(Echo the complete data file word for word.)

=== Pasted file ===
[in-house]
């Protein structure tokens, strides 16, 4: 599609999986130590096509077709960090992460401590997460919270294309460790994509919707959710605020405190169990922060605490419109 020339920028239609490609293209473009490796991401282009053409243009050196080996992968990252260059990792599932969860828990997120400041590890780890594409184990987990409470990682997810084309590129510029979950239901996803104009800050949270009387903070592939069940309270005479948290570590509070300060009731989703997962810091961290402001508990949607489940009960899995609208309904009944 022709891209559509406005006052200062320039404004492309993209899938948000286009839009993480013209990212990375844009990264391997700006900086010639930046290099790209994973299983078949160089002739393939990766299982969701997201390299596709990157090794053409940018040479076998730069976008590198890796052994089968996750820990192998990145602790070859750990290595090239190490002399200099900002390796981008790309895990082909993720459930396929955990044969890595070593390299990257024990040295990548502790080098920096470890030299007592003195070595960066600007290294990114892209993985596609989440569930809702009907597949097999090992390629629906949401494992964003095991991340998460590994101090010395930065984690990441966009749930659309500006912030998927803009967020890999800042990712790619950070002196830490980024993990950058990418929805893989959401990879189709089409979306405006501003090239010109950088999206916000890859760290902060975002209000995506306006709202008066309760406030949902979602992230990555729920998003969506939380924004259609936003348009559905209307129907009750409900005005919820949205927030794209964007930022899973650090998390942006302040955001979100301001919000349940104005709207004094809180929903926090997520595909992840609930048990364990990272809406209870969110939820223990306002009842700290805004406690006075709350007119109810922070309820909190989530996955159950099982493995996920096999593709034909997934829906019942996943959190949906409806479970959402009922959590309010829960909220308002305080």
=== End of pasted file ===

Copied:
[in-house]
């Protein structure tokens, strides 16, 4: 599609999986130590096509077709960090992460401590997460919270294309460790994509919707959710605020405190169990922060605490419109 020339920028239609490609293209473009490796991401282009053409243009050196080996992968990252260059990792599932969860828990997120400041590890780890594409184990987990409470990682997810084309590129510029979950239901996803104009800050949270009387903070592939069940309270005479948290570590509070300060009731989703997962810091961290402001508990949607489940009960899995609208309904009944 022709891209559509406005006052200062320039404004492309993209899938948000286009839009993480013209990212990375844009990264391997700006900086010639930046290099790209994973299983078949160089002739393939990766299982969701997201390299596709990157090794053409940018040479076998730069976008590198890796052994089968996750820990192998990145602790070859750990290595090239190490002399200099900002390796981008790309895990082909993720459930396929955990044969890595070593390299990257024990040295990548502790080098920096470890030299007592003195070595960066600007290294990114892209993985596609989440569930809702009907597949097999090992390629629906949401494992964003095991991340998460590994101090010395930065984690990441966009749930659309500006912030998927803009967020890999800042990712790619950070002196830490980024993990950058990418929805893989959401990879189709089409979306405006501003090239010109950088999206916000890859760290902060975002209000995506306006709202008066309760406030949902979602992230990555729920998003969506939380924004259609936003348009559905209307129907009750409900005005919820949205927030794209964007930022899973650090998390942006302040955001979100301001919000349940104005709207004094809180929903926090997520595909992840609930048990364990990272809406209870969110939820223990306002009842700290805004406690006075709350007119109810922070309820909190989530996955159950099982493995996920096999593709034909997934829906019942996943959190949906409806479970959402009922959590309010829960909220308002305080």